Angle on Dead Dinosaurs
By Jeff Hecht
[Article Courtesy of New Scientist Magazine's Rex Files]
The Earth suffered a double blow 65 million years ago. Not only was Mexico's Yucatan peninsula hit by a 10-kilometre diameter asteroid, but the rock hit at the worst possible angle, claim two American researchers. This may explain why the impact was so devastating, wiping out the dinosaurs. In paper to be published next month in the journal Geology, Peter Schultz of Brown Uni-versity in Providence, Rhode Island, and Steven D'Hondt of the University of Rhode Island argue that the killer asteroid struck the Yucatan from an angle of 20 degrees to 30B0 above the southeast horizon, splattering hot debris towards the northwest. Western North America suffered the worst devastation, but the effects were global.
The angle of impact is crucial, say Schultz and D'Hondt, because it affects the distribution of impact energy. A head-on impact concentrates energy downwards into the target rock, but a shallower blow scatters debris along the object's path.
Schultz argues that the Yucatan asteroid would have ejected a cloud of vaporised and molten rock that quickly engulfed the atmosphere over western North America, instantly wiping out any living things in its path. Over subsequent months, dust and debris in the upper atmosphere would have cooled the climate across the globe, finishing off the dinosaurs.
Most craters on the Earth and other planets are circular. But Schultz and D'Hondt claim that the Yucatan peninsula impact crater, long since buried, is elongated. They argue that distortions in the Earth's gravitational field around the impact site are caused by the compression and ejection of material when the asteroid struck. Contour lines in gravity data form concentric arcs to the southeast of the impact site, but to the northwest some contours fan outwards.
This mirrors the pattern of debris seen around asymmetric craters on the Moon. Experiments simulating shallow-angle impacts at NASA's Ames Research Center in California, in which a high-speed gun fires projectiles at rock, give a similar result.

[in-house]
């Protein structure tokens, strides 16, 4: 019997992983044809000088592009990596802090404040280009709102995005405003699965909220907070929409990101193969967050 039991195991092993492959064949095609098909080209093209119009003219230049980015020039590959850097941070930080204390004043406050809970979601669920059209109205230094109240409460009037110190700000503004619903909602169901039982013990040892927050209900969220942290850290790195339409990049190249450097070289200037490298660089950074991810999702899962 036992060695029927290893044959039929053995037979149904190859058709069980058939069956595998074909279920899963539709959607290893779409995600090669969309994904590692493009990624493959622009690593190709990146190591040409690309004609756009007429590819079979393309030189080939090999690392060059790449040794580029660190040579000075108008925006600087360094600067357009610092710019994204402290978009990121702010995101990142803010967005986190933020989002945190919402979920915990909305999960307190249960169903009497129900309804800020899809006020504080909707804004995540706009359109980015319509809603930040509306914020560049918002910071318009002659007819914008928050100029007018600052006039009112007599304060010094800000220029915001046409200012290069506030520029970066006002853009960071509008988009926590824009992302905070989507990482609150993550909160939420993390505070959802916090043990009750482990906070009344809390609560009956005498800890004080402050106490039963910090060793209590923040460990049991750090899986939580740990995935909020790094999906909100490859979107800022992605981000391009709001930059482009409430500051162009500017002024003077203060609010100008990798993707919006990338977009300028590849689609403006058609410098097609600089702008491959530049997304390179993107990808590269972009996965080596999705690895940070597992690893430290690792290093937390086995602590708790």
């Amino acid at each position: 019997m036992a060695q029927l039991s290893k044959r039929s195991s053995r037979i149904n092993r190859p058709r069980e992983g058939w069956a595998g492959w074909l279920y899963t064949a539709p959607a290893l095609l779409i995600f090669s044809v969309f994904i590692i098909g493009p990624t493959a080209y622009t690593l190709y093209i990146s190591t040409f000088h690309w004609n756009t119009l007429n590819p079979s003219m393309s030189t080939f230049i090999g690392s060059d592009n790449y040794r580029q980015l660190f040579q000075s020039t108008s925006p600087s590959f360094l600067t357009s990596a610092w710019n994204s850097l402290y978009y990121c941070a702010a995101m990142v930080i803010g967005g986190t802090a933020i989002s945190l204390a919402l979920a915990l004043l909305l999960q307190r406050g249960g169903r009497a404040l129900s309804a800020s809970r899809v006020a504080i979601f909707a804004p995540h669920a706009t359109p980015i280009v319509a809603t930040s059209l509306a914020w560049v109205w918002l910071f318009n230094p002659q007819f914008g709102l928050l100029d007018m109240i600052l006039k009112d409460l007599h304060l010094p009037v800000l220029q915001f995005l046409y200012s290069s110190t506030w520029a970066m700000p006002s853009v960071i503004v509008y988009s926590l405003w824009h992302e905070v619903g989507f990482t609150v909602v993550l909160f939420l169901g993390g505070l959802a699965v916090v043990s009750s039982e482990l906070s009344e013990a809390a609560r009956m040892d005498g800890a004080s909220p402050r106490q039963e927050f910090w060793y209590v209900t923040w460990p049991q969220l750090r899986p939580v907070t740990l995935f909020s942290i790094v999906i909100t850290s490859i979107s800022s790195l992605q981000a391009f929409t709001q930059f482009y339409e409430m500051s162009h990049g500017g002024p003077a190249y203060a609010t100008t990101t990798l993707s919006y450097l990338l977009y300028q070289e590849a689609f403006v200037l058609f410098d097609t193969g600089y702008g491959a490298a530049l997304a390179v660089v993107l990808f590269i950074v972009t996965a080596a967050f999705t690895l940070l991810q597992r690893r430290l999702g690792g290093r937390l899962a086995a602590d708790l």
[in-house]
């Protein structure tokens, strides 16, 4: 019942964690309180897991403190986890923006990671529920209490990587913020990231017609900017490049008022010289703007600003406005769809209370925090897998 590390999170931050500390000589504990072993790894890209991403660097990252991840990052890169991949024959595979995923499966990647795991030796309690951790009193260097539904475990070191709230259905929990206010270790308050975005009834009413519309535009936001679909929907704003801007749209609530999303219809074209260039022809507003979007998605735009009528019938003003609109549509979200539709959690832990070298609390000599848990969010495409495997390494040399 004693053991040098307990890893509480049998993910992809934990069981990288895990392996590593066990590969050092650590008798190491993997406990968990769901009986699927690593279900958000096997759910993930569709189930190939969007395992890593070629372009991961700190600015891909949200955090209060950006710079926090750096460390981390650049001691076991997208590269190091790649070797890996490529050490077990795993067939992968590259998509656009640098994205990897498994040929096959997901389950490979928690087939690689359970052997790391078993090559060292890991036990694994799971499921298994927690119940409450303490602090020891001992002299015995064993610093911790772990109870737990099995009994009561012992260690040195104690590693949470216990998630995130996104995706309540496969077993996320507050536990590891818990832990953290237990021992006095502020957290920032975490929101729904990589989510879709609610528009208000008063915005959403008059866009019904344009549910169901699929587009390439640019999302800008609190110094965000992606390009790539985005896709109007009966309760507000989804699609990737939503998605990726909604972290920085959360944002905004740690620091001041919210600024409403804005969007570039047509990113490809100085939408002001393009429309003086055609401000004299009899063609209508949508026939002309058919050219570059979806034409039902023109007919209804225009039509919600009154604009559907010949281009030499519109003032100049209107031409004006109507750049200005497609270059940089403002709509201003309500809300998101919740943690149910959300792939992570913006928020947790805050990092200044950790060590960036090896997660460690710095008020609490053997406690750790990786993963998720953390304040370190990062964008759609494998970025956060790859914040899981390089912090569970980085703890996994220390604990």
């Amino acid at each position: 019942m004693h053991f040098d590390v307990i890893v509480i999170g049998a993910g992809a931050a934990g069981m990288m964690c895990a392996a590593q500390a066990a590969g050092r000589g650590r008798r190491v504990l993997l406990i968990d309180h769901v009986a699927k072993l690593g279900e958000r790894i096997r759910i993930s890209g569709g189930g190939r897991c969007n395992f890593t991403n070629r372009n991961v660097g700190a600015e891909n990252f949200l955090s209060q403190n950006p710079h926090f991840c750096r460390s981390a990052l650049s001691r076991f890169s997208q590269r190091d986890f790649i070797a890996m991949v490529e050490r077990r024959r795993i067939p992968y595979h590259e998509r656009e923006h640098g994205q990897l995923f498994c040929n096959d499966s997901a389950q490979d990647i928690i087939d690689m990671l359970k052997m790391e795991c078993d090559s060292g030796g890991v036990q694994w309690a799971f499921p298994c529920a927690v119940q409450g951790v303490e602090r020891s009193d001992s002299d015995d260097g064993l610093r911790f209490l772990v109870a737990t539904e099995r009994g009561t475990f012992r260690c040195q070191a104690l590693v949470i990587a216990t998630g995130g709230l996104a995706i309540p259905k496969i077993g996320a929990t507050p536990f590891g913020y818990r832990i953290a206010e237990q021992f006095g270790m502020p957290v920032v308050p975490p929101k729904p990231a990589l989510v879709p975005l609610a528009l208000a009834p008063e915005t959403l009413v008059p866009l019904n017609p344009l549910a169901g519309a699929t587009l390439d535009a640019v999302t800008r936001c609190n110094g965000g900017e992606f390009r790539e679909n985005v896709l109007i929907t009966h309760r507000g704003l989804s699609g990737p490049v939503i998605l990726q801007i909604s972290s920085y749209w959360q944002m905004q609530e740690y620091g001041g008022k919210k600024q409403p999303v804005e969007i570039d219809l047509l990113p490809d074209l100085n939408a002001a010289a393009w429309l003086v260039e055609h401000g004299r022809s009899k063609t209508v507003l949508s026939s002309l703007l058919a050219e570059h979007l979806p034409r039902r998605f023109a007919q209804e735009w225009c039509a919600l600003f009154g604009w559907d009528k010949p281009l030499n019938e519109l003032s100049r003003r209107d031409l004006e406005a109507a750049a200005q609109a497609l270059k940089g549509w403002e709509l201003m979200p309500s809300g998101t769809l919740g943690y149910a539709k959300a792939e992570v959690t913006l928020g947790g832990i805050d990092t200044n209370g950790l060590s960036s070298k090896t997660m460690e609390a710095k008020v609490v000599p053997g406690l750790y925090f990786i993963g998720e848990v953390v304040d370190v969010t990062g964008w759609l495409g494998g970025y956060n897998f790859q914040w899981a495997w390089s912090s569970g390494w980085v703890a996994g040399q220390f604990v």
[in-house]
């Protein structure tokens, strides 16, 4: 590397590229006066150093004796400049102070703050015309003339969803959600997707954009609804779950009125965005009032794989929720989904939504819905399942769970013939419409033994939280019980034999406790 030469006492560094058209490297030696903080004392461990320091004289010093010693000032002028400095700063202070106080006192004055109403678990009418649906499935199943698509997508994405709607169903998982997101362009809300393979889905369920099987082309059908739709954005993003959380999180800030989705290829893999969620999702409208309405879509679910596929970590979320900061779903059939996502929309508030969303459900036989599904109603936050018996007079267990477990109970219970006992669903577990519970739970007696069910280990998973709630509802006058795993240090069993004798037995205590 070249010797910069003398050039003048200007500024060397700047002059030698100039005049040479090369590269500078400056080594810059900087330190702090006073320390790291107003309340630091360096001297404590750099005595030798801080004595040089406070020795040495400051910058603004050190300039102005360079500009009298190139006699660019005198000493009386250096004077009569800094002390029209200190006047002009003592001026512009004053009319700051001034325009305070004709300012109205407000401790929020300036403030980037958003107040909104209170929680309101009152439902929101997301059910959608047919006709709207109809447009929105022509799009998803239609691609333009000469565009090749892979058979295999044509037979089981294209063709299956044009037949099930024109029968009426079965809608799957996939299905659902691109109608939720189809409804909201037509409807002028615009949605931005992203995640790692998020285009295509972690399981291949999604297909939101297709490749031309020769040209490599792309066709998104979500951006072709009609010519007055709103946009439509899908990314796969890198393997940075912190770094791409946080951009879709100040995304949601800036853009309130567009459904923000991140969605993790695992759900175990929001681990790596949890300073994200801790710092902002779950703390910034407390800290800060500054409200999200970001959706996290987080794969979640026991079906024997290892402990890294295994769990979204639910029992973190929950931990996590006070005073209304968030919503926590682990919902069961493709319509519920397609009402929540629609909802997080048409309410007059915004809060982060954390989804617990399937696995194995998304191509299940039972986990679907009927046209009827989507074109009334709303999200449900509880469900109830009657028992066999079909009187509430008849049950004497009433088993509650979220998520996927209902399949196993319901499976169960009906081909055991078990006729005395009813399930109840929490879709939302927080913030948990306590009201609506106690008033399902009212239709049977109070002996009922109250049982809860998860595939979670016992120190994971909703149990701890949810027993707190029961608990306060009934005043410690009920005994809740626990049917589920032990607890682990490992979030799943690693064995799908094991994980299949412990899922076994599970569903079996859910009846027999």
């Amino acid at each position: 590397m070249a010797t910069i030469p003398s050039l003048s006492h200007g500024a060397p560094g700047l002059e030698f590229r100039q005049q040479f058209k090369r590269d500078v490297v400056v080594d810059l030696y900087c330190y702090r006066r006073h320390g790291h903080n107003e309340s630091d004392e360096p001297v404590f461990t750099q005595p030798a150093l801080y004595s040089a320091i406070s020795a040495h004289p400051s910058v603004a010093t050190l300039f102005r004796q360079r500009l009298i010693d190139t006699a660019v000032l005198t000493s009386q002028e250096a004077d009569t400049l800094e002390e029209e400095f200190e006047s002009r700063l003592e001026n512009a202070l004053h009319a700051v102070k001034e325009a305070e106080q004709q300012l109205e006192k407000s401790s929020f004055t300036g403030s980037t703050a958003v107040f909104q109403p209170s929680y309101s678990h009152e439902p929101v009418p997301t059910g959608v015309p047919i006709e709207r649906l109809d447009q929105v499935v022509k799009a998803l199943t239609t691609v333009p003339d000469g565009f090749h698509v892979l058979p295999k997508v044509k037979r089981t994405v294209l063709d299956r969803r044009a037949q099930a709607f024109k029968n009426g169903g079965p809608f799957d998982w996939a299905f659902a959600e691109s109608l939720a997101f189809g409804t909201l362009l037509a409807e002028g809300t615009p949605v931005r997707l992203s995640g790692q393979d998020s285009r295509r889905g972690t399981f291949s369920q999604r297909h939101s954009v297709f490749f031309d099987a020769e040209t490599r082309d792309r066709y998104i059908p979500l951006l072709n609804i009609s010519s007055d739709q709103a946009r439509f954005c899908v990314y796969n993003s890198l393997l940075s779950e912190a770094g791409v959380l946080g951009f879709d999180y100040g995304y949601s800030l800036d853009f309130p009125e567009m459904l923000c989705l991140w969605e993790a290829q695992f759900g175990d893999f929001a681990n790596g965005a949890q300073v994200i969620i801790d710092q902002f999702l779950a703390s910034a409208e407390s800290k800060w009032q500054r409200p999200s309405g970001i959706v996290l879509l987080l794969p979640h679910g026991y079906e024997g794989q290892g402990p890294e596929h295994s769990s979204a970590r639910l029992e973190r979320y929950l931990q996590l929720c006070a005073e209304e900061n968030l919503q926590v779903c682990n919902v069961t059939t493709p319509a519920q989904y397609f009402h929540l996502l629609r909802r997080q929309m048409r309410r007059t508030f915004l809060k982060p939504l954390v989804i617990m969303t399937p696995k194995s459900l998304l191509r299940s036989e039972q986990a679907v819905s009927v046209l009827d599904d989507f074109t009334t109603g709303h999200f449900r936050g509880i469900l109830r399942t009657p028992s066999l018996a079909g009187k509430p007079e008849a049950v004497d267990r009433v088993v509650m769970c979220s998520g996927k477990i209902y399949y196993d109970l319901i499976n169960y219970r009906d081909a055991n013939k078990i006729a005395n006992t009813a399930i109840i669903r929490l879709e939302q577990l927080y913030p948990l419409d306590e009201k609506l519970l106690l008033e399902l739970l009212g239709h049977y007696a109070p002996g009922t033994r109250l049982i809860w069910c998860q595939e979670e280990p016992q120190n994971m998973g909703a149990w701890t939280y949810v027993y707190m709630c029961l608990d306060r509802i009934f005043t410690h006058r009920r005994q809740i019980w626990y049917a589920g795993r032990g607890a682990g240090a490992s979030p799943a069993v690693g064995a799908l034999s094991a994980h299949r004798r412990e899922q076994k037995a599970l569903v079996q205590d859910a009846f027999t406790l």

Schultz and D'Hondt also note that quartz crystals containing shock flaws that are indicative of asteroid impacts, found in sediments dating to 65 million years ago, tend to be larger in North America than in Europe and the Pacific. Larger fragments fall to Earth first, which fits with the idea that debris was scattered to the northwest of the impact zone.
Schultz adds that the discovery of what seems to be a piece of the killer asteroid earlier this year fits this pattern, because the pebble came from a seabed core in the North Pacific, along the path of the debris.
Some scientists doubt that it is possible to determine the angle of impact, however. Richard Grieve of the Geological Survey of Canada in Ottawa thinks that the gravity contours could reflect irregularities that were present before the asteroid hit. He adds that the shocked quartz crystals are not conclusive, because no one has analysed similar crystals from South America. But D'Hondt also points to pollen data. These show that ferns suddenly proliferated just after the impact, presumably after spores colonised newly exposed ground. This 'fern spike' and extinctions of plants are strongest in western North America-as expected if low-flying debris ignited the region's flora. 'For me, this is the compelling thing,' says D'Hondt.
Material that was deposited rapidly from this low debris cloud could explain why the sediments in North America thought to be linked to the impact seem to be in two layers. The first layer would correspond to material from this cloud; the second to dust that flew high in the atmosphere.
New Scientist, 12 Oct 96, Volume 152, Issue 2051